The Enemies of the Constitution Discovered: Or, An Inquiry Into the Origin and Tendency of Popular Violence. Containing a Complete and Circumstantial Account of the Unlawful Proceedings at the City of Utica, October 21st, 1835; the Dispersion of the State Anti-Slavery Convention by the Agitators, the Destruction of a Democratic Press and of the Causes which Led Thereto; Together with a Concise Treatise on the Practice of the Court of His Honor Judge Lynch. Accompanied with Numerous Highly Interesting and Important Documents
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A. G. Dauby abolition Abolitionism abolitionists abuse adjourn adopted agitators American Anti-Slavery Society Amos Kendall Anti-Slavery Society assembled attempt authority called chairman character church citizens of Utica committee Common Council condemned conduct constitution Convention declare delegates designs detain disgrace duty emancipation enemies Ephraim Hart excitement expressed fanatics favour fellow-citizens free discussion freedom freedom of speech friends Gerrit Smith Gouverneur Hartford Convention honour hussle incendiary indignation individuals inflammatory influence insult insurrection intended John judge Kellogg Kendall laws letter LEWIS TAPPAN liberty of speech mail carriers master meeting ment nation New-York NICHOLAS SMITH occasion officers papers patriotism peaceable citizens political Post-office present principles proceedings rabble racter republican resolution Resolved respect Samuel Beardsley sentiments slave slave-holders Smith southern subject of slavery Sumner county tendency Thomas tion union United violation violence vote Whig William witnessed
Page 116 - But the constitution which at any time exists till changed by an explicit and authentic act of the whole people is sacredly obligatory upon all. The very idea of the power and the right of the people to establish government presupposes the duty of every individual to obey the established government.
Page 116 - Respect for its authority, compliance with its laws, acquiescence in its measures, are duties enjoined by the fundamental maxims of true liberty. The basis of our political systems is the right of the people to make and to alter their constitutions of government...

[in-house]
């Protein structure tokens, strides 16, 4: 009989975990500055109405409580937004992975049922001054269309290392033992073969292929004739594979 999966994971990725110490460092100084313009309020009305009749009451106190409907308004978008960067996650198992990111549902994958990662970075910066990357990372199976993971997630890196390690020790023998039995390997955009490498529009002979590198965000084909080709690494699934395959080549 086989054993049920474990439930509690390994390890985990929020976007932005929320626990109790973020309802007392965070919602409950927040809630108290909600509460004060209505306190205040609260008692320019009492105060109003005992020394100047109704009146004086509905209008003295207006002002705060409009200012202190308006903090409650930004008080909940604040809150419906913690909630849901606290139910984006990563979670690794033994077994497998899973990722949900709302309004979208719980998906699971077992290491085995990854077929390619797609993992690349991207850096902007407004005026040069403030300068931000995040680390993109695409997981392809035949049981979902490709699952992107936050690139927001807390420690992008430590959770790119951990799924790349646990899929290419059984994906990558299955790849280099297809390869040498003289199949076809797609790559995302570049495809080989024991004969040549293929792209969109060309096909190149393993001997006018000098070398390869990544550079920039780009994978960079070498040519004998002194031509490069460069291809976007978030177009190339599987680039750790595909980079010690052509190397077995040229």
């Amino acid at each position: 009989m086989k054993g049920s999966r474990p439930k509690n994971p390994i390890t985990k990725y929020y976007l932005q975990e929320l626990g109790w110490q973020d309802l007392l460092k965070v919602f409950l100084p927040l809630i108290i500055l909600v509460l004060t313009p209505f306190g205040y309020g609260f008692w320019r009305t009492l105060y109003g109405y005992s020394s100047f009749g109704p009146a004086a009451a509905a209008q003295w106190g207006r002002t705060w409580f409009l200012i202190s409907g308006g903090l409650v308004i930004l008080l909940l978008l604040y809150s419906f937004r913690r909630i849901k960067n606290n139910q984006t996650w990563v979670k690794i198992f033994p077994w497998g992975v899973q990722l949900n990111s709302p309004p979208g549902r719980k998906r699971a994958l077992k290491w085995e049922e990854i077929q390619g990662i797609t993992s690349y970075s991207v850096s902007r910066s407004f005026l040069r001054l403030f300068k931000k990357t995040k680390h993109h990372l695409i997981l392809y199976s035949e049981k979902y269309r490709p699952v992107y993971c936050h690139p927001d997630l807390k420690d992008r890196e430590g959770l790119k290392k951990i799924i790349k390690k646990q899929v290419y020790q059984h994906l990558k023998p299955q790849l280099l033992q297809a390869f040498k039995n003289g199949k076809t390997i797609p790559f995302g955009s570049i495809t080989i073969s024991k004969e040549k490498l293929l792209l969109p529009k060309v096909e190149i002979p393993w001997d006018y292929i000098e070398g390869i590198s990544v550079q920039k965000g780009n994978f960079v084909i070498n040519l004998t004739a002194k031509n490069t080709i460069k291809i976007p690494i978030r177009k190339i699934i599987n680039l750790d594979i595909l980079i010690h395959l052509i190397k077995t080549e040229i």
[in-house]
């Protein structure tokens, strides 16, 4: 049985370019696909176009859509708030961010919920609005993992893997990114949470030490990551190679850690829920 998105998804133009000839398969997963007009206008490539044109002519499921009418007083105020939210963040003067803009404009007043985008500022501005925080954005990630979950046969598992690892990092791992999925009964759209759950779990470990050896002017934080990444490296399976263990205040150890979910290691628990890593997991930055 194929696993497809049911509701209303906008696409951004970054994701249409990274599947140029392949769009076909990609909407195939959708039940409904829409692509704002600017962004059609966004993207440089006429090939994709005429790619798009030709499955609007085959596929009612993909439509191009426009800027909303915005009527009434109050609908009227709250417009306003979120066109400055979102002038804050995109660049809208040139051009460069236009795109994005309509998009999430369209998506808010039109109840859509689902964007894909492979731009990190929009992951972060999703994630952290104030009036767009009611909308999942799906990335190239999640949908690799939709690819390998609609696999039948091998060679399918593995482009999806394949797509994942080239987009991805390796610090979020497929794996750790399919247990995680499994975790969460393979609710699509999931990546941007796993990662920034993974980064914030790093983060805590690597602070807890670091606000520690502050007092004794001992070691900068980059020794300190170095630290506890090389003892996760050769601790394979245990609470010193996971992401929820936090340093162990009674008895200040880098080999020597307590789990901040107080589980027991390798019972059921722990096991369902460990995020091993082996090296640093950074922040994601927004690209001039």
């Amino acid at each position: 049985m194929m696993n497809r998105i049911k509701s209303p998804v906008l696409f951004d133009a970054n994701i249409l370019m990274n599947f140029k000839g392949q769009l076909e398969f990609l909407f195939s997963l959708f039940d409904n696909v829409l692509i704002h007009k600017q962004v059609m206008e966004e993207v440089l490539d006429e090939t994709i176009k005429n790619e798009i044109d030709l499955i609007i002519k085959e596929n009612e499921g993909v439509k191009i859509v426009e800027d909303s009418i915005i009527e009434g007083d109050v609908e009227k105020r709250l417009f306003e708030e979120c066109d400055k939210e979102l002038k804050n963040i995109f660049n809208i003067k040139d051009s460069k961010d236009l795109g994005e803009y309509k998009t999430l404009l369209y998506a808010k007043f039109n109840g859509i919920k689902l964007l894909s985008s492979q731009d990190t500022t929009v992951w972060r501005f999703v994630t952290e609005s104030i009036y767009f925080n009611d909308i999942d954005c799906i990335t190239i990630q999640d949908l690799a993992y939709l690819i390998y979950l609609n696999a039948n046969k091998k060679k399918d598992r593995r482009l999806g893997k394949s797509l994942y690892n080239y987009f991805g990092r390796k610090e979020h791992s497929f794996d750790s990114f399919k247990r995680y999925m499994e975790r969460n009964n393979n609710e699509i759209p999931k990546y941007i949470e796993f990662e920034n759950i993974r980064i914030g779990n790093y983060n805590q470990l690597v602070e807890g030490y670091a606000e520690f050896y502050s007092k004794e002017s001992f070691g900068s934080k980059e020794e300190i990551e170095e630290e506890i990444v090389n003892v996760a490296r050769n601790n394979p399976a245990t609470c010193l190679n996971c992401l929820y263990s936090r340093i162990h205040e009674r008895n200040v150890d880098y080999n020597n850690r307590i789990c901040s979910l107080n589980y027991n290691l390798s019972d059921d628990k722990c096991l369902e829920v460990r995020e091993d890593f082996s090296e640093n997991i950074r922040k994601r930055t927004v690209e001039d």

Page 115 - To the efficacy and permanency of your union, a government for the whole is indispensable. No alliances, however strict, between the parts can be an adequate substitute; they must inevitably experience the infractions and interruptions which all alliances, in all times, have experienced.
Page 104 - The whole commerce between master and slave is a perpetual exercise of the most boisterous passions, the most unremitting despotism on the one part, and degrading submissions on the other.
Page 108 - that all men are created equal, and endowed by their Creator with certain inalienable rights — among which are life, liberty and the pursuit of happiness,' I shall strenuously contend for the immediate enfranchisement of our slave population.
Page 153 - Nothing is more certainly written in the book of fate, than that these people are to be free; nor is it less certain that the two races, equally free, cannot live in the same government.
Page 116 - ... the alternate triumphs of different parties, to make the public administration the mirror of the ill-concerted and incongruous projects of faction, rather than the organ of consistent and wholesome plans, digested by common councils, and modified by mutual interests.
Page 90 - ... the diffusion of information, and arraignment of all abuses at the bar of the public reason : freedom of religion; freedom of the press; and freedom of person, under the protection of the habeas corpus : and trial by juries impartially selected. These principles form the bright constellation, which has gone before us, and guided our steps through an age of revolution and reformation.
Page 90 - If there be any among us who would wish to dissolve this Union, or to change its Republican form, let them stand undisturbed as monuments of the safety with which error of opinion may be tolerated, where reason is left free to combat it.
Page 150 - That the printing presses shall be free to every person who undertakes to examine the proceedings of the legislature or any branch of government; and no law shall ever be made to restrain the right thereof. The free communication of thoughts and opinions is one of the invaluable rights of man: and every citizen may freely speak, write, and print on any subject, being responsible for the abuse of that liberty.